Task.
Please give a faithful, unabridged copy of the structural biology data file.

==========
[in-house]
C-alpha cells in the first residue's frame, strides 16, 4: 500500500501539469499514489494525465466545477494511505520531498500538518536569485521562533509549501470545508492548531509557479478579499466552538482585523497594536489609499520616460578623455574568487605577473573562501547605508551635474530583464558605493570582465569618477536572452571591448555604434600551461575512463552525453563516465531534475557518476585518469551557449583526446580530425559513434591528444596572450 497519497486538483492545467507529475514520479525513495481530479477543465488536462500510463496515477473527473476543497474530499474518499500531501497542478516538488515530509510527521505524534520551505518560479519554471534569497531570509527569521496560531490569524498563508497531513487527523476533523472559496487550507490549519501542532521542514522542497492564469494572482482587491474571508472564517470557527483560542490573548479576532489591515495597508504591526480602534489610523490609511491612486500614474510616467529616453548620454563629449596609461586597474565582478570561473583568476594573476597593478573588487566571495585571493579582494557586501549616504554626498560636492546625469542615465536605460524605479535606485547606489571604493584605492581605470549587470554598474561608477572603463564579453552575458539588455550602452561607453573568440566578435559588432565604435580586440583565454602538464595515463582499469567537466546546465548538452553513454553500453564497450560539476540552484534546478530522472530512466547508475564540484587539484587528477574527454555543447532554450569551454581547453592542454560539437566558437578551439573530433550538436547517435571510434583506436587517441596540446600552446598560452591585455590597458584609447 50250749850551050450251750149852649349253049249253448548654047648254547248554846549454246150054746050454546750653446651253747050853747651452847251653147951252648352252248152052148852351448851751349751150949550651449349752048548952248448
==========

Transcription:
[in-house]
C-alpha cells in the first residue's frame, strides 16, 4: 500500500501539469499514489494525465466545477494511505520531498500538518536569485521562533509549501470545508492548531509557479478579499466552538482585523497594536489609499520616460578623455574568487605577473573562501547605508551635474530583464558605493570582465569618477536572452571591448555604434600551461575512463552525453563516465531534475557518476585518469551557449583526446580530425559513434591528444596572450 497519497486538483492545467507529475514520479525513495481530479477543465488536462500510463496515477473527473476543497474530499474518499500531501497542478516538488515530509510527521505524534520551505518560479519554471534569497531570509527569521496560531490569524498563508497531513487527523476533523472559496487550507490549519501542532521542514522542497492564469494572482482587491474571508472564517470557527483560542490573548479576532489591515495597508504591526480602534489610523490609511491612486500614474510616467529616453548620454563629449596609461586597474565582478570561473583568476594573476597593478573588487566571495585571493579582494557586501549616504554626498560636492546625469542615465536605460524605479535606485547606489571604493584605492581605470549587470554598474561608477572603463564579453552575458539588455550602452561607453573568440566578435559588432565604435580586440583565454602538464595515463582499469567537466546546465548538452553513454553500453564497450560539476540552484534546478530522472530512466547508475564540484587539484587528477574527454555543447532554450569551454581547453592542454560539437566558437578551439573530433550538436547517435571510434583506436587517441596540446600552446598560452591585455590597458584609447 50250749850551050450251750149852649349253049249253448548654047648254547248554846549454246150054746050454546750653446651253747050853747651452847251653147951252648352252248152052148852351448851751349751150949550651449349752048548952248448